But that's not exactly what I want, either. The request number shouldn't have any fractional part, so I want to discard the period and following zero for that number and I want the date to be displayed as a calendar date not as a number reflecting Excel's serial date format. Excel stores dates and times as a number representing the number of days since 1900-Jan-0 plus a fractional part of a 24 hour day, i.e., ddddd.tttttt where ddddd is the number representing the day and tttttt is the fractional part of the day. And as noted at Dates And Times In Excel:

Actually, this number is one greater than the actual number of days. This is because Excel behaves as if the date 1900-Feb-29 existed. It did not. The year 1900 was not a leap year (the year 2000 is a leap year). In Excel, the day after 1900-Feb-28 is 1900-Feb-29. In reality, the day after 1900-Feb-28 was 1900-Mar-1 . This is not a "bug". Indeed, it is by design. Excel works this way because it was truly a bug in Lotus 123. When Excel was introduced, 123 has nearly the entire market for spreadsheet software. Microsoft decided to continue Lotus' bug, in order to fully compatible. Users who switched from 123 to Excel would not have to make any changes to their data. As long as all your dates later than 1900-Mar-1, this should be of no concern.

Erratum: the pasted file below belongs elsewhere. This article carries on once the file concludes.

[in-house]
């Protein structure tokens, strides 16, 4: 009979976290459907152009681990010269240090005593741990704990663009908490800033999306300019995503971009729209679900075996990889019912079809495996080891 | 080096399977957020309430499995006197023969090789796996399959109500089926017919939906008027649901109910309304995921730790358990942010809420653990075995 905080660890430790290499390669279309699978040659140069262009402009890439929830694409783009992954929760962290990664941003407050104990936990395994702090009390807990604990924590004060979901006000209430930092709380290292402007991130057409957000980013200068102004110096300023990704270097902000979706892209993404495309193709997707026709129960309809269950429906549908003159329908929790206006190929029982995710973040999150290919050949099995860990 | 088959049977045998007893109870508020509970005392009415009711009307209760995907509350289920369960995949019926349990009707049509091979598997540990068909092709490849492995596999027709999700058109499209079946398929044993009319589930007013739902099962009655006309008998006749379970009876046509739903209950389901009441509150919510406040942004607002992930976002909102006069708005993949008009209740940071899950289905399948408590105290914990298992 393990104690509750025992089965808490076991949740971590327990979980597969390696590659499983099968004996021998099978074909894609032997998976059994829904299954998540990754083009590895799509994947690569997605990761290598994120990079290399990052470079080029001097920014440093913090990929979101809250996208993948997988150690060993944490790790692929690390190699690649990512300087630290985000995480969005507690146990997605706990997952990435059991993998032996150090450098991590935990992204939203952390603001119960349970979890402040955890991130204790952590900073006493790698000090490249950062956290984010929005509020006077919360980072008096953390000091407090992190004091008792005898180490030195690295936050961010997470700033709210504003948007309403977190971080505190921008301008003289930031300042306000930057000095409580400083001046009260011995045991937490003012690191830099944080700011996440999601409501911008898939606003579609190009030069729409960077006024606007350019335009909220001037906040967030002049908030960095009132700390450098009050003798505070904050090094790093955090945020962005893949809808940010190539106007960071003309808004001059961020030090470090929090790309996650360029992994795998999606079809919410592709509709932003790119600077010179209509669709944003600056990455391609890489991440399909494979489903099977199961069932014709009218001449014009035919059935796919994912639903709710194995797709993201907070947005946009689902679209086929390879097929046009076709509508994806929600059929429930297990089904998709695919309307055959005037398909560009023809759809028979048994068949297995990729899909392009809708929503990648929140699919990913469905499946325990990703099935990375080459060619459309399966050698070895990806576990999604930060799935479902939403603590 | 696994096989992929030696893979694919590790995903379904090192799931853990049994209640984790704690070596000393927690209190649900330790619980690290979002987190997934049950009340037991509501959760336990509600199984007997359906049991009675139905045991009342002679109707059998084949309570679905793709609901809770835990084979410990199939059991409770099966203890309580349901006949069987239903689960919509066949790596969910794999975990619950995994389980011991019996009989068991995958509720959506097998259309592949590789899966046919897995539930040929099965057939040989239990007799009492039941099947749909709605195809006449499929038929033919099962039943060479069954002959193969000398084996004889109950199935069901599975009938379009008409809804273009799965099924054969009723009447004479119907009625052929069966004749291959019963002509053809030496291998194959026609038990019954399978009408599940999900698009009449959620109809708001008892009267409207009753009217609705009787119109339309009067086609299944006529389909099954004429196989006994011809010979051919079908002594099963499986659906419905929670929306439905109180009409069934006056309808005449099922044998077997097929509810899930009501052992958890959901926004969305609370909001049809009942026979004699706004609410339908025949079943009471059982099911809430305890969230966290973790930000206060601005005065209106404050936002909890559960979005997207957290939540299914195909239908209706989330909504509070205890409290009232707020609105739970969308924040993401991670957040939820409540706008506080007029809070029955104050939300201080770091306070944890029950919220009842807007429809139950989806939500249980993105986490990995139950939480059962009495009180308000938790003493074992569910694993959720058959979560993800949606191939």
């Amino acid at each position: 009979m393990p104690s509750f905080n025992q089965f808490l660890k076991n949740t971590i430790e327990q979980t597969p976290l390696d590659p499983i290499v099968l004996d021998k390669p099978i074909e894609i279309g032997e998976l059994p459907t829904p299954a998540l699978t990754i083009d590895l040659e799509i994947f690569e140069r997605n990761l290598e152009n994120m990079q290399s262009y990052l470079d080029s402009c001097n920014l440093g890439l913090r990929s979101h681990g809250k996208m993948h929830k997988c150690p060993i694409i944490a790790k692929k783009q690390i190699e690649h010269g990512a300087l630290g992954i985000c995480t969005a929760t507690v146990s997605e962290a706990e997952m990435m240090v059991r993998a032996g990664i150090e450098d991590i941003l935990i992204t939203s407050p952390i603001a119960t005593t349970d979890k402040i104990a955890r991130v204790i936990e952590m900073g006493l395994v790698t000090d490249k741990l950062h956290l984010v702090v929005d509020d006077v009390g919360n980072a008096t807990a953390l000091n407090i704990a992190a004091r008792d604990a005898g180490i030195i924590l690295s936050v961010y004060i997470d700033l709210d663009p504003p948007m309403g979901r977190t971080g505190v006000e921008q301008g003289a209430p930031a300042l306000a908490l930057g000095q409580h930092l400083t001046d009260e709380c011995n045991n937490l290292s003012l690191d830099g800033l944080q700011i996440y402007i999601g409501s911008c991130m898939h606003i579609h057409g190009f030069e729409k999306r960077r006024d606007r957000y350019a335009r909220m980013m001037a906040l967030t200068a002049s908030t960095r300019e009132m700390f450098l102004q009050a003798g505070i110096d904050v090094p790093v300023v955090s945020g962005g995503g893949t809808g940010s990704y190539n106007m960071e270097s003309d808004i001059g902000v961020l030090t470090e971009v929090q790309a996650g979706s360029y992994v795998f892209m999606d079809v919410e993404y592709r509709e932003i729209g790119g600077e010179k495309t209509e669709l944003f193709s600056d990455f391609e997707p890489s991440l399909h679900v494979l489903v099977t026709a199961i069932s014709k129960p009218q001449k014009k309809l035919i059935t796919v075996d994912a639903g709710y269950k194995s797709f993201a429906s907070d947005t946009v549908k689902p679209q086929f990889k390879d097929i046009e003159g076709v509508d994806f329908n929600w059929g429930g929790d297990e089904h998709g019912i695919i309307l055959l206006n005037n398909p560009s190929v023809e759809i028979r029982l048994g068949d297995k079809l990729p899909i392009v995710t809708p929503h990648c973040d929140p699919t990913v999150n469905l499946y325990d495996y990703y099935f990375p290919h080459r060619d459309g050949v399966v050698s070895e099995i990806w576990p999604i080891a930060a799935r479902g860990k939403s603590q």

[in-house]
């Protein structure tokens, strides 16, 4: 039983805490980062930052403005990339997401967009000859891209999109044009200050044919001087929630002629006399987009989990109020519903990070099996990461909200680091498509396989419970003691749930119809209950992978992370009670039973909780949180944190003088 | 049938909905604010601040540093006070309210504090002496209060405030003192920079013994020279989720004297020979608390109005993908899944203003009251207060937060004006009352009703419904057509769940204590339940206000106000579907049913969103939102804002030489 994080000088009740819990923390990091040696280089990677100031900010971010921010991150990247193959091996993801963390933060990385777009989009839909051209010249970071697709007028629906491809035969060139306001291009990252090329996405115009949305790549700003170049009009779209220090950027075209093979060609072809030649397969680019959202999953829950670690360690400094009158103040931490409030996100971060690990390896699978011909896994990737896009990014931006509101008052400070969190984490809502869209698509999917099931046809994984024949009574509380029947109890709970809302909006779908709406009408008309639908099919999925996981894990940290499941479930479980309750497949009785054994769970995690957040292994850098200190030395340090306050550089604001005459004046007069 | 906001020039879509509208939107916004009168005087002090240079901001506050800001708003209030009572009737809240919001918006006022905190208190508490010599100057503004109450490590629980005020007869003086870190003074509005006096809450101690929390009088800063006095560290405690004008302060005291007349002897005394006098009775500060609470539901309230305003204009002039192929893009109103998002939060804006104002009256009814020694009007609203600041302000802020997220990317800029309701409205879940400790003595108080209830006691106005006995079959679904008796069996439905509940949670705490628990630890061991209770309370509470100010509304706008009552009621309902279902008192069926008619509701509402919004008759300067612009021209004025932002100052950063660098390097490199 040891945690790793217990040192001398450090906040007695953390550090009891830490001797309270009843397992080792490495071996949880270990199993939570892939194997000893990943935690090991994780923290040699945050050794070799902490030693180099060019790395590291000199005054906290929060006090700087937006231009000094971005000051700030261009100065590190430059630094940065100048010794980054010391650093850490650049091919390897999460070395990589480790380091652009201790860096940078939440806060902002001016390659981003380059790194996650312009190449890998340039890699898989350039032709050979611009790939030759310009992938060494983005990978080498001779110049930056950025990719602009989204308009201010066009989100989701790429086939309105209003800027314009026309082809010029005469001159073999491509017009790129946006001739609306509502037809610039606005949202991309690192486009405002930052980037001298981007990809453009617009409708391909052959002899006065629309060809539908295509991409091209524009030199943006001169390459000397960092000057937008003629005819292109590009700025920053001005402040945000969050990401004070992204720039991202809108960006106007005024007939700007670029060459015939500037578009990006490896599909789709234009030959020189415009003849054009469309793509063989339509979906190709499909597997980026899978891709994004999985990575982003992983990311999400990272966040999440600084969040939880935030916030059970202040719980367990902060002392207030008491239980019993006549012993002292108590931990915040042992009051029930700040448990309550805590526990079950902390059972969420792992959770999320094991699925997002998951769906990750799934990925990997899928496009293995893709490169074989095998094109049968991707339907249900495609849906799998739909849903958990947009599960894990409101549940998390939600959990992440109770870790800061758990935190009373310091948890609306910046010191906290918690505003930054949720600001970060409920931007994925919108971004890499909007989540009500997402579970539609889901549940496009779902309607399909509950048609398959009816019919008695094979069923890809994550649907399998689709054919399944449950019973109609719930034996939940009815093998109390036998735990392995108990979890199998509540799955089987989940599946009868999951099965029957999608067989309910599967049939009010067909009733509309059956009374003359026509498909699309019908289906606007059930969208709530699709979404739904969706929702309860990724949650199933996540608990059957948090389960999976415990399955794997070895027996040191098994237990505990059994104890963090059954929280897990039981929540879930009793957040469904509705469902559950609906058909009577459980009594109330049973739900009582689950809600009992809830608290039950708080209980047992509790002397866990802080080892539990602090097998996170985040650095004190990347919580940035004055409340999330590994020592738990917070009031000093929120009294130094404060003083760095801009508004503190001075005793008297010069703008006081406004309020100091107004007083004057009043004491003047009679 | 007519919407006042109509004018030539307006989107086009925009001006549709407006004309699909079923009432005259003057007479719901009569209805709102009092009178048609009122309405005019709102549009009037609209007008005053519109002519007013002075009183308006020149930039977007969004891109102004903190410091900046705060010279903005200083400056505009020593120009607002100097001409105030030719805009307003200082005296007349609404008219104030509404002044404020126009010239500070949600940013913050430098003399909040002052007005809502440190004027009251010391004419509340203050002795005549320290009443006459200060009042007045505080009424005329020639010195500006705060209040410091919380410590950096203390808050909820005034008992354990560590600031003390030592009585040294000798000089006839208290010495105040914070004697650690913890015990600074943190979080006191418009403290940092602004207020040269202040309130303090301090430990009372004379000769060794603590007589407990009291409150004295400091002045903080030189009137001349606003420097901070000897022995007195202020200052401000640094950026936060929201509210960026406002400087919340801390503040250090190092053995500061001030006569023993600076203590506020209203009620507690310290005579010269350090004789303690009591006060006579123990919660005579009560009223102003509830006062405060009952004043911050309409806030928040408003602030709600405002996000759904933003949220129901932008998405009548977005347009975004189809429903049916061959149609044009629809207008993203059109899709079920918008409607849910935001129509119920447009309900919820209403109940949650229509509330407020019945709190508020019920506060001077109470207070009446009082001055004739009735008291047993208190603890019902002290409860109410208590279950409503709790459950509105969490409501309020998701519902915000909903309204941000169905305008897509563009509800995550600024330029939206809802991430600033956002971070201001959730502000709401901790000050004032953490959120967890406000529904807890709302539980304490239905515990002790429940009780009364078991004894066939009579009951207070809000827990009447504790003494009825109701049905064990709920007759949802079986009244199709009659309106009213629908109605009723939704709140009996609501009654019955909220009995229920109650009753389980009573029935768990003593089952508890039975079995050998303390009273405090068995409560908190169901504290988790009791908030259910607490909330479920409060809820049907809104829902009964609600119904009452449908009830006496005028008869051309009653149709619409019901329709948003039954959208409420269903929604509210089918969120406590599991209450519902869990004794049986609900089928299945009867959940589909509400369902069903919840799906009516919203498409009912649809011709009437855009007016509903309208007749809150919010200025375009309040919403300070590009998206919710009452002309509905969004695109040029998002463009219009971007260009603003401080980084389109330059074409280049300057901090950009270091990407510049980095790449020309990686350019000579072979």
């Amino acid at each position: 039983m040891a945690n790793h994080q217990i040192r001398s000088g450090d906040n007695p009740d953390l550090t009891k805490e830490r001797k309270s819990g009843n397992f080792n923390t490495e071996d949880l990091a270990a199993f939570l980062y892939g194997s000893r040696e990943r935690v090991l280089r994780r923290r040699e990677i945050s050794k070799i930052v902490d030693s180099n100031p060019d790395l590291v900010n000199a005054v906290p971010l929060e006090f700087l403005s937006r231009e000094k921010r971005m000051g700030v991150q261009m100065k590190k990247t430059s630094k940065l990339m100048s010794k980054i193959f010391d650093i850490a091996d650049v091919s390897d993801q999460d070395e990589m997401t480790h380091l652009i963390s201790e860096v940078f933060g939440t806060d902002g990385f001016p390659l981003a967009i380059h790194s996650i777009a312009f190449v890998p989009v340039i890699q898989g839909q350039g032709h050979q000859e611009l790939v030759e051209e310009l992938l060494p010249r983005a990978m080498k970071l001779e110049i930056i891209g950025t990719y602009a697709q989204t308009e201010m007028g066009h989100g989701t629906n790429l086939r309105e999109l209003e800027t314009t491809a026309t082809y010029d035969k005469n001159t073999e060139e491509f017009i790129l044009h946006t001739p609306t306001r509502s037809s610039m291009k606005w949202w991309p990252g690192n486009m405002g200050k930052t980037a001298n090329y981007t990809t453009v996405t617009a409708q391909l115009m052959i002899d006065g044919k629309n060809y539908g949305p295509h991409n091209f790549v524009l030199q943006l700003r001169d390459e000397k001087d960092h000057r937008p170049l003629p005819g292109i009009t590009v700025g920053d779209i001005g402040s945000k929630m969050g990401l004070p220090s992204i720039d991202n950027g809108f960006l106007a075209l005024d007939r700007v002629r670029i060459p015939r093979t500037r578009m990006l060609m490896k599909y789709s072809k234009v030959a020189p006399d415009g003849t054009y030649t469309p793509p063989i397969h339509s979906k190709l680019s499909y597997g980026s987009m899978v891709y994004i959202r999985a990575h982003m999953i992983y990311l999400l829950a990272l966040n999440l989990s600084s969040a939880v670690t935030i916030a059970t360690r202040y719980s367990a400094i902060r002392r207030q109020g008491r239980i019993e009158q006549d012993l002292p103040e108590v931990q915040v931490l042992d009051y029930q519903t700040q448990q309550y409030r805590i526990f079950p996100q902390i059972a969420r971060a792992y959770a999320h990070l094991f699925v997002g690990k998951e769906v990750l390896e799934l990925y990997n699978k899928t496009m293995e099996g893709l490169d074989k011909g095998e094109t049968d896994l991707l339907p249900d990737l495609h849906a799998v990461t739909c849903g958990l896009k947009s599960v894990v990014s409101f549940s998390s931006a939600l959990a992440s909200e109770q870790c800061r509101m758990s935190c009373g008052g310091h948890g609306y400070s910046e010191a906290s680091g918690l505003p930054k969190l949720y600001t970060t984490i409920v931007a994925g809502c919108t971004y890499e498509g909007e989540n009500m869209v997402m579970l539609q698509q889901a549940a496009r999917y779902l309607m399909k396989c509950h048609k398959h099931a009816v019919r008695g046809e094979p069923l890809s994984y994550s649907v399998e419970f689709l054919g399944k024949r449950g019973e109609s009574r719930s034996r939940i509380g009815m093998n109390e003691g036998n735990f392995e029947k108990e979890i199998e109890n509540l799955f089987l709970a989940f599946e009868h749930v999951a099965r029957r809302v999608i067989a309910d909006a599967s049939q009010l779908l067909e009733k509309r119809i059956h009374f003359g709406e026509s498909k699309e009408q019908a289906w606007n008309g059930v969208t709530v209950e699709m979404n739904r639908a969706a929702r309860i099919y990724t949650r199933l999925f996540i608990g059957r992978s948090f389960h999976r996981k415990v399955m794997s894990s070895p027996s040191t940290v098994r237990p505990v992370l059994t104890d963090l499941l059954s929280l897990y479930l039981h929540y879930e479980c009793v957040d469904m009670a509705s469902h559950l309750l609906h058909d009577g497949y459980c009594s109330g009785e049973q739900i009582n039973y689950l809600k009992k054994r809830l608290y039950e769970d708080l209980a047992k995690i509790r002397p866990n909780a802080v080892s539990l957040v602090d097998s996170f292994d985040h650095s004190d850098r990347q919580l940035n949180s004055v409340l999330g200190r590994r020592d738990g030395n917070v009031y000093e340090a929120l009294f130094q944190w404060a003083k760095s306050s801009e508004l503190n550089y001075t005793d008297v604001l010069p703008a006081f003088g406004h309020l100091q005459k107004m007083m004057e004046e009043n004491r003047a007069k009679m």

Other spreadsheet programs, such as Apache OpenOffice Calc and Google Sheets didn't carry forward the Lotus 1-2-3 bug, though as noted in Workday function.

So how do you convert a date in Excel's serial date format to a calendar date such as 01/26/2018? You can use xlrd's xldate module as mentioned in How do I read a date in Excel format in Python? and convert xldate to python datetime. So, for my case, I can modify the import line for xlrd to the following: